MC: How did you feel when you heard one of your songs was going to be played on the space shuttle? To me that says 'Tucson' more than anything -- that Tucson has a congresswoman who likes Calexico and is married to an astronaut -- that seems very unique and special to me.
JB: We were all pretty surprised and really honored that Gabrielle would ask us to pick one of our own songs. We'd gradually heard that she was a fan, we'd been playing for quite a few years, but she'd never really came up. It's not like she was trying to make this opportunity. She's just a fan of a lot of bands, whether they're national acts touring through Tucson or local bands. And it was Charlie Levy of Stateside Presents who really made the connection he was like 'Wow, if you like this band, and they're great guys, and I know they like what you do, let's try to organize an event.' So it was a series of connections thanks to Charlie Levy that really brought us all together to try to help the community. And it's been great. We've helped out a number of years, in prior elections, and in this most recent one. So she contacted us and was kind of like 'hey, what do you think, what song would you recommend?' I was so excited -- I was like 'oh, my gosh, a wake-up call, maybe something that would really wake them up' -- I wanted something that would really wake them up, not a subtle song. So I was thinking a song with trumpets, and that really speaks the essence of Tucson, that blend of genres and cultural influences, that really speaks the history of the place... So I thought 'Crystal Frontier, that'd be a great song!' And, sure enough, she sent it up.
MC: Speaking of Charlie, he's done an amazing job of booking you at venues around Phoenix. This one coming up at Corona Ranch -- I was just at a wedding there, it's a beautiful spot, I was thinking 'man this is a cool place, this would be a great place to see a concert' and of course Charlie is two steps ahead of anyone.
JB: Both Charlie and Kimber Lanning from Stinkweeds have raved about Corona Ranch. They're both kind of pathfinders for Arizona... Like that Heritage Square pavilion show, that was a great show, a lot of people enjoyed it and it brought a lot of different people together... Now, in light of the tragedy that occurred this past weekend, I think Arizona needs these kind of shows. We're going to have Mariachi Passion, which is an all-female mariachi group, and we're going to have Sergio Mendoza and his orchestra featuring Salvador Duran, then Calexico is going to play, and when we do these local shows Sergio and Salvador and a lot of members of his orchestra come up and back us up... I think it's going to be very special, it's going to ooze atmosphere and everything that we love bout this place.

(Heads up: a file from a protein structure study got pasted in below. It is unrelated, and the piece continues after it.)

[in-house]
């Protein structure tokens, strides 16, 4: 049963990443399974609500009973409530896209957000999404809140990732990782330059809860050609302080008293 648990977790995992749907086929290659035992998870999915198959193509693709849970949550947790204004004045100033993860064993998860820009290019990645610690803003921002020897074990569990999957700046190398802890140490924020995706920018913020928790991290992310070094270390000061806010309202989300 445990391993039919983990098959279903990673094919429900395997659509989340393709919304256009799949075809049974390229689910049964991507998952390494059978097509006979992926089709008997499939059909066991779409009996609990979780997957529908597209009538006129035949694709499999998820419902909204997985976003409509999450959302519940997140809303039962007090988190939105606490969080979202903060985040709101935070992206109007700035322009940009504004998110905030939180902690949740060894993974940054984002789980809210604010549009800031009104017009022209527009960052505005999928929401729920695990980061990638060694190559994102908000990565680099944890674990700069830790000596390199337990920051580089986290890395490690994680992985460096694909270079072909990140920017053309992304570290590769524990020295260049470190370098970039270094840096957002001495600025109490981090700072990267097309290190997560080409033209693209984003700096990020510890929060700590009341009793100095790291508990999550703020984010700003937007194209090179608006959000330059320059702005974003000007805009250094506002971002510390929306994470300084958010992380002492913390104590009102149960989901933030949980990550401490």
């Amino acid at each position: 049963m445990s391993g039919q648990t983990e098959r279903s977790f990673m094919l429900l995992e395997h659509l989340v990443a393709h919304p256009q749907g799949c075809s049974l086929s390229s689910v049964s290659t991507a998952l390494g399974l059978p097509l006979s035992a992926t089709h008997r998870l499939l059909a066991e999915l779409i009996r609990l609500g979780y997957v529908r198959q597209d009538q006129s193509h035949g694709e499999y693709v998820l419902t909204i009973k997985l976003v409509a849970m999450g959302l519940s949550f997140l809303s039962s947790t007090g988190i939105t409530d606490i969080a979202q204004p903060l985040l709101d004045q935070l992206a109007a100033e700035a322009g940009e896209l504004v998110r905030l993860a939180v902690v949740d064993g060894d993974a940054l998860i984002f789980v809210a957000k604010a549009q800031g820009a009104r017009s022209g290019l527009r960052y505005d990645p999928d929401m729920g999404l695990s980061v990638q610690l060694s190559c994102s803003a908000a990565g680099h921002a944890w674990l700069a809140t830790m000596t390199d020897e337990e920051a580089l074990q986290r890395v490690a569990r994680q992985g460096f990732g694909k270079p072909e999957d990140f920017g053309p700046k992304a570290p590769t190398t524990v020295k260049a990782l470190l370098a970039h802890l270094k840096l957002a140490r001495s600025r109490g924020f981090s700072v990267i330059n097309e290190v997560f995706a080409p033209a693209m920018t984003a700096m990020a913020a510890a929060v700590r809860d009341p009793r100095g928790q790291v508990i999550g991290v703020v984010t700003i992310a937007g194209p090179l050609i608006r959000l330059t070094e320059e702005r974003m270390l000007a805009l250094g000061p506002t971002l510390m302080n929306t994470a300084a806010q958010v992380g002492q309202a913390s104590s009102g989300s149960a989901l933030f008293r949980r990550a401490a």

MC: Is it going to be weird on tour -- your music has such a sense of place that people definitely get a picture of Tucson listening to it -- but at the same time now, when you go to Europe or Back East, there are going to be all those other images that people have of this place?
JB: No. I think that people who know the band, they're going to see the reason why, when people comment about the soulfulness of this place, they're going to see the connection. It'd be one thing if we played a different kind of music, but the music that we've created over the years, I think it kind of taps into the essence of the Sonoran desert, and why this is a special place. It's all about that air. It's about these influences that come from different cultures here. Calexico has been that melting point -- the name even reflects that, that's why we chose the name from the town on the border of California and Mexico, because it kind of embodied the direction we're going. So I think, when people, especially people from Europe who know us, I'm sure they're shocked that the events that happened this weekend occurred in the same town where we're from, because it's the polar opposite.
MC: How do you reconcile that -- obviously this is something that's from there, who's mom works basically as a park ranger in that town -- how do you reconcile that?
JB: You reach out. You have to do your mourning, you have to take your own time to grieve, but you have to then reach out. Not just going to the same places with the same people, but really trying to help out others... There's a lot of ground to cover here... I just feel you need to get out there and embrace -- all people, all groups. And it's a tough one. I'm walking down the street now, and I've got all kinds of different feelings, but you have to walk the same way Congresswoman Gabrielle Giffords is right now. You're fearless and you lead with your heart. You don't succumb to fear or doubt.